The Grand Rapids Lip Dub: A Giant Street Party Set To Music : Monkey See More than a thousand people in Grand Rapids, Mich., turned out to participate in a massive music video to promote the town. It's gotten a million views in only a few days, and some high-profile support.
NPR logo

The Grand Rapids Lip Dub: A Giant Street Party Set To Music

  • Download
  • <iframe src="" width="100%" height="290" frameborder="0" scrolling="no" title="NPR embedded audio player">
  • Transcript
The Grand Rapids Lip Dub: A Giant Street Party Set To Music

The Grand Rapids Lip Dub: A Giant Street Party Set To Music

  • Download
  • <iframe src="" width="100%" height="290" frameborder="0" scrolling="no" title="NPR embedded audio player">
  • Transcript


This is ALL THINGS CONSIDERED from NPR News. I'm Michele Norris.


And I'm Robert Siegel.

(Soundbite of song, "American Pie")

Unidentified People: (Singing) I started singing bye, bye Ms. American Pie, drove my Chevy to the levee, but the levee was dry...

That's Don McLean's song "American Pie," and it figures prominently in our next story. A Michigan city is trying to put a positive spin on a negative story published by Newsweek earlier this year.

As Michigan Radio's Lindsey Smith reports, the people of Grand Rapids have put together a remarkable music video set to "American Pie," and it's getting rave reviews.

LINDSEY SMITH: It was late in January when Newsweek published a seemingly innocuous article listing America's top ten dying cities. The list was based on total population loss and the loss of those residents younger than 18.

It's really no surprise that three of those cities were in Michigan, which was hammered hard by the recession. Detroit, Flint and Grand Rapids all made the list.

So what can you do to refute that your city isn't really dying? Here's what these guys in Grand Rapids did.

Unidentified Man #1: If you're a featured extra or a featured character, stay where you are. Otherwise, I need extras in Rosa Parks Circle, thank you.

(Soundbite of music)

Mr. JOE PIESZ: Hi, my name's Joe Piesz.

Mr. PAUL LONGUSKI: I'm Paul Longuski. We're definitely trying to get used to how fast we have to go to keep up with the camera today.

SMITH: Joe and Paul are two of the nearly 5,000 people who took part in the Grand Rapids lip dub video. Just imagine a whole lot of people singing karaoke to the same song at the same time.

The hard part is shooting a video of them lip-syncing the song in a continuous shot: one take, no edits. It's kind of the holy grail of videos, and it's not easy.

Mr. NICK LAVEL: I'm Nick Lavel. We're all a part of the crew. And it's our job to manage and organize our separate event areas. We have a section with the fire department, a section with pillow-fighters, a section with zombie fighters. All of these different events need to be organized across Grand Rapids.

SMITH: There's also a section of the lip dub with kayakers, Nerf-gun shooters, marching bands, explosions, even a helicopter take-off.

Mayor GEORGE HEARTWELL (Grand Rapids, Michigan): My name is George Heartwell. I'm the mayor of Grand Rapids, the greatest city in the galaxy. And my roll in lip-dub is to ride in the back of this car.

Unidentified Woman #1: (Unintelligible).

Mayor HEARTWELL and Unidentified Woman #1: (Singing) Oh, and there we were all in one place, a generation lost in space, with no time left to start again.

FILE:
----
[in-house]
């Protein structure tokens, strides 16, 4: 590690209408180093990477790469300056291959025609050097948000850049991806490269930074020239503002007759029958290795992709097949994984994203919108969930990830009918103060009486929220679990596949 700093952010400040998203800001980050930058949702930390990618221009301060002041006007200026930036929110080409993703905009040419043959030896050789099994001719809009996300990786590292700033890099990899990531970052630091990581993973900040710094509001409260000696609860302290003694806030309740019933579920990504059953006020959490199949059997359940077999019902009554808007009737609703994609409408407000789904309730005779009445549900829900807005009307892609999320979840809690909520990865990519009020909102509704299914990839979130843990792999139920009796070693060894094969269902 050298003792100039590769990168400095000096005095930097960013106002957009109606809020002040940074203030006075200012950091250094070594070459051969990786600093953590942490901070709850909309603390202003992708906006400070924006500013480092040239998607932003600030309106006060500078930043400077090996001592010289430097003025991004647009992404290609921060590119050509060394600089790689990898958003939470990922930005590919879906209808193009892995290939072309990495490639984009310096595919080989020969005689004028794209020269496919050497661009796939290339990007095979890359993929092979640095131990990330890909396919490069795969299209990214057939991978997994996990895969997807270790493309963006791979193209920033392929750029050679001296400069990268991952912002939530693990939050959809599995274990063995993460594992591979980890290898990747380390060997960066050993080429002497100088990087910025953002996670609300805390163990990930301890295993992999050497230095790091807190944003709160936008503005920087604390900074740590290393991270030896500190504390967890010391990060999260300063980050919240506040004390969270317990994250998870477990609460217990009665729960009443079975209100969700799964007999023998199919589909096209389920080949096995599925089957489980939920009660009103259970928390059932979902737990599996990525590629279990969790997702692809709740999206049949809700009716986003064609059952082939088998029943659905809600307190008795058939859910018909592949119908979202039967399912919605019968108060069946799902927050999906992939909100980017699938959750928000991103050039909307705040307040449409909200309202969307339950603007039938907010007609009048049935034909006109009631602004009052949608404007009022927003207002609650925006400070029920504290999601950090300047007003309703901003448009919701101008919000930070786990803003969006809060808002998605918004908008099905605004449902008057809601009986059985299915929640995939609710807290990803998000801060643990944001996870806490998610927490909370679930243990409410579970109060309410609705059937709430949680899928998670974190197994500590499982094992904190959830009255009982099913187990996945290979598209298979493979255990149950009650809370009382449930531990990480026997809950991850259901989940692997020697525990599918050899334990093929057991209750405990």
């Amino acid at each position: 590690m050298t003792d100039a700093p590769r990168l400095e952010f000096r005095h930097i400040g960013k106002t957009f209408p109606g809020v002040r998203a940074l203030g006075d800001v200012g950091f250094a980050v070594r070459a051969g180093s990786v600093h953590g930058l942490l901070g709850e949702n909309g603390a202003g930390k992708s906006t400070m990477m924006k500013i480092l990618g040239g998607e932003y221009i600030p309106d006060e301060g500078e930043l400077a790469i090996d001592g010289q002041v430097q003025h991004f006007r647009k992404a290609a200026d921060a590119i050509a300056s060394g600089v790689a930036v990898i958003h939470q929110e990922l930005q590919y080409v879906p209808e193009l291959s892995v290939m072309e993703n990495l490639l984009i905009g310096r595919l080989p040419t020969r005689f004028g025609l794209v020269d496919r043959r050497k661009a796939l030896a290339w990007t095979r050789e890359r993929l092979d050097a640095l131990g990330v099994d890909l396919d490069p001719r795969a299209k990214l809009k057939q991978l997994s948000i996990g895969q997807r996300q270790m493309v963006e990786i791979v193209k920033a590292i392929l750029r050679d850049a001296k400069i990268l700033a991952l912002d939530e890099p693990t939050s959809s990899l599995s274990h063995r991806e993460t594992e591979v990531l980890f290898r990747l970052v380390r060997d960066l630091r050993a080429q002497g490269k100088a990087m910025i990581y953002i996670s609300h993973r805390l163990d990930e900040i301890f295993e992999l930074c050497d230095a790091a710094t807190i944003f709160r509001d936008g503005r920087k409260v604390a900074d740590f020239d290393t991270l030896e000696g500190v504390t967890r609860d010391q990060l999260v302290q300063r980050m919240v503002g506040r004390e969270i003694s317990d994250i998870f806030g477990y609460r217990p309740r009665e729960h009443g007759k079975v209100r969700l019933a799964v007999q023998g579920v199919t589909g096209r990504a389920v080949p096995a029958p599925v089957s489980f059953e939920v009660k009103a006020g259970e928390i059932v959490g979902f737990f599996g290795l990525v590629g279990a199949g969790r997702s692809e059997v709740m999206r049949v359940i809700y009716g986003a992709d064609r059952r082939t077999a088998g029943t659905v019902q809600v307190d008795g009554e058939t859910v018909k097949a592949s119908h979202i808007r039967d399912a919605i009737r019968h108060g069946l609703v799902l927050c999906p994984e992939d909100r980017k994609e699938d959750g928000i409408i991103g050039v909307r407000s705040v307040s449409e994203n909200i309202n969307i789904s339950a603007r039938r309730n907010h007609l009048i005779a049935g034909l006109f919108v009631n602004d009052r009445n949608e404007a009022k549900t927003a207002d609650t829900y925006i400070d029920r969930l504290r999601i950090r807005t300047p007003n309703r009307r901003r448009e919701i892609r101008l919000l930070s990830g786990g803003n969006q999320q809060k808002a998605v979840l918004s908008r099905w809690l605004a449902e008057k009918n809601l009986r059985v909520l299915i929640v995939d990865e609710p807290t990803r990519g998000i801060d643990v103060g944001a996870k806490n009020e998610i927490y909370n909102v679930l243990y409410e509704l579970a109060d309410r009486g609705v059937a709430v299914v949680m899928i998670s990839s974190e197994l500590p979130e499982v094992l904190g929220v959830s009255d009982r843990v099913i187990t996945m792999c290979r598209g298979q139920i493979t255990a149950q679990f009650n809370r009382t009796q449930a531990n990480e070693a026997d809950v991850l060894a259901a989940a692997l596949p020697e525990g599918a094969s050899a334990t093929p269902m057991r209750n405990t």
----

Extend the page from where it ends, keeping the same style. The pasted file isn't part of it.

(Soundbite of laughter)

Mayor HEARTWELL: Fortunately this is a lip-dub, and Don Mclean will be singing it instead of us.

(Soundbite of laughter)

SMITH: Heartwell has been railing on Newsweek ever since it published the dying cities list. Here he is in his State of the City speech.

Mayor HEARTWELL: Just last July, the U.S. Chamber of Commerce awarded Grand Rapids its Siemens Award for the most sustainable midsized city in America. Now, put that in your pipe, Newsweek, and smoke it.

(Soundbite of applause)

SMITH: Grand Rapids' population did decline over the past 10 years, by about two percent. But the lip dub video's director Rob Bliss says that certainly doesn't mean Grand Rapids is dying, though in making his point, he insults another Michigan city.

Mr. ROB BLISS (Community Organizer): Its culture is growing so rapidly that I think that's what just surprised people. I mean, I think Flint was like, nine or something like that. So to think we're just like a step away from Flint just I think was ridiculous.

SMITH: Bliss and his buddy Scott Erikson had to raise close to $40,000 to pull off the lip dub video. When it was released late last week, fans plastered the lip dup all over Newsweek's Facebook page.

Newsweek quickly issue a statement on their page asking people to spread the word that the magazine loves Grand Rapids, their editorial staff doesn't agree with the dying cities list, that they didn't even create it, only published it through a content-sharing deal with another website.

Considering the video has over a million views, Erikson says they don't even care Newsweek hasn't said the words we're sorry.

Don McLean is the original singer-songwriter of "American Pie." The rock-folk song topped the charts for a month in 1971. Now, 40 years later, film critic Roger Ebert is calling the Grand Rapids music video the best ever made.

For NPR News, I'm Lindsey Smith in Grand Rapids.

SIEGEL: And you can see the Grand Rapids lip dub video at

Copyright © 2011 NPR. All rights reserved. Visit our website terms of use and permissions pages at for further information.

NPR transcripts are created on a rush deadline by Verb8tm, Inc., an NPR contractor, and produced using a proprietary transcription process developed with NPR. This text may not be in its final form and may be updated or revised in the future. Accuracy and availability may vary. The authoritative record of NPR’s programming is the audio record.